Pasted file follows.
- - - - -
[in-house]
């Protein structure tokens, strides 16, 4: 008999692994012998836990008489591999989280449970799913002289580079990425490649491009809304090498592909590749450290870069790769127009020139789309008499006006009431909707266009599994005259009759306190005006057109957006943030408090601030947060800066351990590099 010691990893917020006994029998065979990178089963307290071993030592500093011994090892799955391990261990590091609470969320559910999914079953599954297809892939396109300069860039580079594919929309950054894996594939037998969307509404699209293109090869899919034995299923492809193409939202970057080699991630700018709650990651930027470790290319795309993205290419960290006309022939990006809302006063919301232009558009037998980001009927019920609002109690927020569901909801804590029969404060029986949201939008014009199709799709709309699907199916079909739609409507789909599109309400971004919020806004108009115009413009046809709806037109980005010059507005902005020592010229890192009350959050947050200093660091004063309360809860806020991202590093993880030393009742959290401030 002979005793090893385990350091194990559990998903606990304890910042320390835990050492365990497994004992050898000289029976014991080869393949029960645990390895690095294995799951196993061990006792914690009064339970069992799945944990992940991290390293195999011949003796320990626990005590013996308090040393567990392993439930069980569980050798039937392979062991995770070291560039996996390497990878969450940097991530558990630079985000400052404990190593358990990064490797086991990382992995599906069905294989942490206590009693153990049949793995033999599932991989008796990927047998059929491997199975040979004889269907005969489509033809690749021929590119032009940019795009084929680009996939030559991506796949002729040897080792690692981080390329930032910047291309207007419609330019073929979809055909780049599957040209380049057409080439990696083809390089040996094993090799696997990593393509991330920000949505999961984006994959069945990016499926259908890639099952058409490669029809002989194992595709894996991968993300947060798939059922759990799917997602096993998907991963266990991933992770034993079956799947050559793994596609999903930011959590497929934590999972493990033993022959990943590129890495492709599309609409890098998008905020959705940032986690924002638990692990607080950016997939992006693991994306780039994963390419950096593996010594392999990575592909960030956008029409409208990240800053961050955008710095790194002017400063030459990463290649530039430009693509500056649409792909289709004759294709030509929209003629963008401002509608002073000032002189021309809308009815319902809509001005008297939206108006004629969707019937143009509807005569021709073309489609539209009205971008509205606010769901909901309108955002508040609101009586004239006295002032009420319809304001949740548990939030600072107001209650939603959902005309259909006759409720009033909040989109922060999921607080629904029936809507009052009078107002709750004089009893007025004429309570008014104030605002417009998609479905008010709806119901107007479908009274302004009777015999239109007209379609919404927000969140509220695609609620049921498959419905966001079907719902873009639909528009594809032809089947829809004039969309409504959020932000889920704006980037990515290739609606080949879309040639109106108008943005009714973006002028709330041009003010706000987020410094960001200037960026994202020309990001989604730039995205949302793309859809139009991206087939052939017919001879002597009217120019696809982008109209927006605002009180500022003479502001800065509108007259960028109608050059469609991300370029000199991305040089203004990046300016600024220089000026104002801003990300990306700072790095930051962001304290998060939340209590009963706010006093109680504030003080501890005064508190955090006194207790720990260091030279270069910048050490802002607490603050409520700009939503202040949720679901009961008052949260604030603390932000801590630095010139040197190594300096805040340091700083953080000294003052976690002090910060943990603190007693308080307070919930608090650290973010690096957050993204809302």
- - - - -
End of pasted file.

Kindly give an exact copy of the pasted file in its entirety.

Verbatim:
[in-house]
């Protein structure tokens, strides 16, 4: 008999692994012998836990008489591999989280449970799913002289580079990425490649491009809304090498592909590749450290870069790769127009020139789309008499006006009431909707266009599994005259009759306190005006057109957006943030408090601030947060800066351990590099 010691990893917020006994029998065979990178089963307290071993030592500093011994090892799955391990261990590091609470969320559910999914079953599954297809892939396109300069860039580079594919929309950054894996594939037998969307509404699209293109090869899919034995299923492809193409939202970057080699991630700018709650990651930027470790290319795309993205290419960290006309022939990006809302006063919301232009558009037998980001009927019920609002109690927020569901909801804590029969404060029986949201939008014009199709799709709309699907199916079909739609409507789909599109309400971004919020806004108009115009413009046809709806037109980005010059507005902005020592010229890192009350959050947050200093660091004063309360809860806020991202590093993880030393009742959290401030 002979005793090893385990350091194990559990998903606990304890910042320390835990050492365990497994004992050898000289029976014991080869393949029960645990390895690095294995799951196993061990006792914690009064339970069992799945944990992940991290390293195999011949003796320990626990005590013996308090040393567990392993439930069980569980050798039937392979062991995770070291560039996996390497990878969450940097991530558990630079985000400052404990190593358990990064490797086991990382992995599906069905294989942490206590009693153990049949793995033999599932991989008796990927047998059929491997199975040979004889269907005969489509033809690749021929590119032009940019795009084929680009996939030559991506796949002729040897080792690692981080390329930032910047291309207007419609330019073929979809055909780049599957040209380049057409080439990696083809390089040996094993090799696997990593393509991330920000949505999961984006994959069945990016499926259908890639099952058409490669029809002989194992595709894996991968993300947060798939059922759990799917997602096993998907991963266990991933992770034993079956799947050559793994596609999903930011959590497929934590999972493990033993022959990943590129890495492709599309609409890098998008905020959705940032986690924002638990692990607080950016997939992006693991994306780039994963390419950096593996010594392999990575592909960030956008029409409208990240800053961050955008710095790194002017400063030459990463290649530039430009693509500056649409792909289709004759294709030509929209003629963008401002509608002073000032002189021309809308009815319902809509001005008297939206108006004629969707019937143009509807005569021709073309489609539209009205971008509205606010769901909901309108955002508040609101009586004239006295002032009420319809304001949740548990939030600072107001209650939603959902005309259909006759409720009033909040989109922060999921607080629904029936809507009052009078107002709750004089009893007025004429309570008014104030605002417009998609479905008010709806119901107007479908009274302004009777015999239109007209379609919404927000969140509220695609609620049921498959419905966001079907719902873009639909528009594809032809089947829809004039969309409504959020932000889920704006980037990515290739609606080949879309040639109106108008943005009714973006002028709330041009003010706000987020410094960001200037960026994202020309990001989604730039995205949302793309859809139009991206087939052939017919001879002597009217120019696809982008109209927006605002009180500022003479502001800065509108007259960028109608050059469609991300370029000199991305040089203004990046300016600024220089000026104002801003990300990306700072790095930051962001304290998060939340209590009963706010006093109680504030003080501890005064508190955090006194207790720990260091030279270069910048050490802002607490603050409520700009939503202040949720679901009961008052949260604030603390932000801590630095010139040197190594300096805040340091700083953080000294003052976690002090910060943990603190007693308080307070919930608090650290973010690096957050993204809302």